I just read one of the most detailed and comprehensive articles about NPD I’ve ever come across, and also one of the scariest. It’s very long so you’ll need to set aside an hour or so to read all of it, but it’s definitely worth your time.
Some (but not all) of the issues discussed are the difference between healthy and unhealthy narcissism; how the borderline differs from the narcissist; childhood origins; the dynamics of narcissistic families (scapegoats, golden children, and bystanders); the 23 characteristics of narcissism (which take into account the less obvious Covert Narcissist); the development of the false self; the physical characteristics of narcissists (this is new to me); and narcissism in modern society.
Narcissism by Richard Boyd, Perth WA – Energetics Institute, Copyright 2010
Narcissism – Living Without Feelings
The word narcissism is one that has in recent years has been increasingly used in popular press to describe personalities and lifestyles. One form of Narcissism is however a little understood personality disorder which is increasingly showing up in our leaders across political, business, sporting, psychological and spiritual institutions(Behary:2008).
Indeed narcissism and narcissistic is increasingly being used to describe the mass cultural shift to a “self” obsessed culture where there is rampant consumerism, the pursuit of power, excesses, and the abuse of others in the pursuit of these ends, notes Martinez-Lewi(2008).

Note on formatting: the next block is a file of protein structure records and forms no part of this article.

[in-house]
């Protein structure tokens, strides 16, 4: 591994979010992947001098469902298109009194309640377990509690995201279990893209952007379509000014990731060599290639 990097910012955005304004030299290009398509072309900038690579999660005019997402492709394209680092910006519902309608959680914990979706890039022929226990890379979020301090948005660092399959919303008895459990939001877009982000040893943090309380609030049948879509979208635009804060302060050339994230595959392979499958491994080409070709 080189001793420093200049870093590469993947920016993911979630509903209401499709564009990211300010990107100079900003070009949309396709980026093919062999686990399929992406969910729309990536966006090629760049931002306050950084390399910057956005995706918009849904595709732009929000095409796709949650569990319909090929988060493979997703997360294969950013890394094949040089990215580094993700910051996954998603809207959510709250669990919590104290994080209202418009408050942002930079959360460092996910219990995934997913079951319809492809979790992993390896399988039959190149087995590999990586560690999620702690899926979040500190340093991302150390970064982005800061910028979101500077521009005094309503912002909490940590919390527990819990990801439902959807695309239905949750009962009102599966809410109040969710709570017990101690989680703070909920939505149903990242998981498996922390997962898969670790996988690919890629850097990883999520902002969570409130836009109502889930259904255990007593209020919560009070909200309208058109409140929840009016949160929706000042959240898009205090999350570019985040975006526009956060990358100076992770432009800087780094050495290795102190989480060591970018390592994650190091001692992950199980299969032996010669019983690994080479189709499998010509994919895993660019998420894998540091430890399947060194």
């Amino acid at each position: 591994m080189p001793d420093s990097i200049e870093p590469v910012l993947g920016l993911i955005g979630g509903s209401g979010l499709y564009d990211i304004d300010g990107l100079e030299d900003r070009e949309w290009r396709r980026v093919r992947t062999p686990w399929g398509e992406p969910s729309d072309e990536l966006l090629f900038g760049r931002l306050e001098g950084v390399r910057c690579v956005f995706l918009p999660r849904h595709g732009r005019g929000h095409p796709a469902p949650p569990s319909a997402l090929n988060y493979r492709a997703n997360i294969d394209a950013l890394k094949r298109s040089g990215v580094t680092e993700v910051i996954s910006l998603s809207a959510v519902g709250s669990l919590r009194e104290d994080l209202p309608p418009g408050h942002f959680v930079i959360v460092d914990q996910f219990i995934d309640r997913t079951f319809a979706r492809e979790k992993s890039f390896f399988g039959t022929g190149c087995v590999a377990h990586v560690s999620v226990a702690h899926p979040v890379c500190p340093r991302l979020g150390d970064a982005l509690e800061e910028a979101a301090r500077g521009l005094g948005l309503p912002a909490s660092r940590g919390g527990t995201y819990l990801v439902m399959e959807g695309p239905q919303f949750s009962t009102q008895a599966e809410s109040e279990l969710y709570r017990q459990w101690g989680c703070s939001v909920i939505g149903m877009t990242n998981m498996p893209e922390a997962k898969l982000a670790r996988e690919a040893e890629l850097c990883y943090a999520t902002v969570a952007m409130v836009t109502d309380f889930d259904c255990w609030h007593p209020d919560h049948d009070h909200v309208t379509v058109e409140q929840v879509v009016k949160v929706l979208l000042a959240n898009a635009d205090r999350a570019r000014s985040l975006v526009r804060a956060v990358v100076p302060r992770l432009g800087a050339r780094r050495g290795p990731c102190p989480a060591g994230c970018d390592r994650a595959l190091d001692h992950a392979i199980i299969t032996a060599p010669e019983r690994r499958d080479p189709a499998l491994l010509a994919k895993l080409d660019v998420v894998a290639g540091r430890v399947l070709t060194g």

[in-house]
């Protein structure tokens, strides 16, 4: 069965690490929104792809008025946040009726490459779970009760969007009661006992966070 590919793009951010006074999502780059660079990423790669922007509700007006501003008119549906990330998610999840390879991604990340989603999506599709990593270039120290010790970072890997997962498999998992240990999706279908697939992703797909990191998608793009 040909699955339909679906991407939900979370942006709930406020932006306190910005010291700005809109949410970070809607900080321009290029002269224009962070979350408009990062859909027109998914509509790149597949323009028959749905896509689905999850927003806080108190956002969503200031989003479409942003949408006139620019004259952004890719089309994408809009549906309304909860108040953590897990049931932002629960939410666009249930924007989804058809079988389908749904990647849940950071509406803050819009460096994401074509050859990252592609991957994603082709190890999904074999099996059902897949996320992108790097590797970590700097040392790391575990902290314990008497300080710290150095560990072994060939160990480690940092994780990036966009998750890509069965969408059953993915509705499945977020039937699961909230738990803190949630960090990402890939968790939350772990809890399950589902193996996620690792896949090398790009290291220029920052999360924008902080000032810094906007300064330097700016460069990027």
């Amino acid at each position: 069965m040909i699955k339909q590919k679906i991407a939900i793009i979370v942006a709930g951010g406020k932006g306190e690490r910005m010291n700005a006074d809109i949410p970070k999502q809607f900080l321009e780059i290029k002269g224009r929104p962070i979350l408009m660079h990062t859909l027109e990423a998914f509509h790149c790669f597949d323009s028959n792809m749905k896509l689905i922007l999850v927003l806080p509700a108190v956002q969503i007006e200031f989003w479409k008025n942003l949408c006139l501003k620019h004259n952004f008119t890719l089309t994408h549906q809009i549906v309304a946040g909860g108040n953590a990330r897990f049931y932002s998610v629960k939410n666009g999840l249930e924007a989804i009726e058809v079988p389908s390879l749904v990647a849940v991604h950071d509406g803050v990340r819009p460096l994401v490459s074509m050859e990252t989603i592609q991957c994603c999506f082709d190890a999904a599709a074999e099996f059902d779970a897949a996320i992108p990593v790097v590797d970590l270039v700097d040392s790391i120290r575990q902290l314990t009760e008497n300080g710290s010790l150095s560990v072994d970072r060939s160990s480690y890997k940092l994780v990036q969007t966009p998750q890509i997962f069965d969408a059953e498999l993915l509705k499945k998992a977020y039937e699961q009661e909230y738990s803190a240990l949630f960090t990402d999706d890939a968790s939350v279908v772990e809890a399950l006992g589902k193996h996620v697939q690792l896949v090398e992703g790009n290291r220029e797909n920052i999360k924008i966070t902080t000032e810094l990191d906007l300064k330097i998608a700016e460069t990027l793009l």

The word narcissism comes from the Greek mythological figure, Narcissus, who upon seeing his own reflection in a pond, fell obsessively in love with himself and his own image. As you will see in this article, the true unhealthy narcissist we see today, while maintaining a false self or “mask” of achievement, perfection, and the attainment of all the symbols of success and power, hides underneath a self hating, insecure, fragile real self, which fears being uncovered and exposed at any moment.
The key point here is we all need a healthy dose of Narcissism, as else we would not back ourselves in life, nor have a healthy sense of self. There are healthy forms of narcissism. However unhealthy narcissists do not have a healthy sense of self but instead have learnt to live life from a false self.
Unhealthy Narcissists are not in touch with their true self, instead becoming a chameleon type of personality who seek to project an idealised image to others, and then seduce and control all others that have some value or utility for them, until that persons utility value is exhausted, and then they are dumped and abandoned without remorse by the narcissist.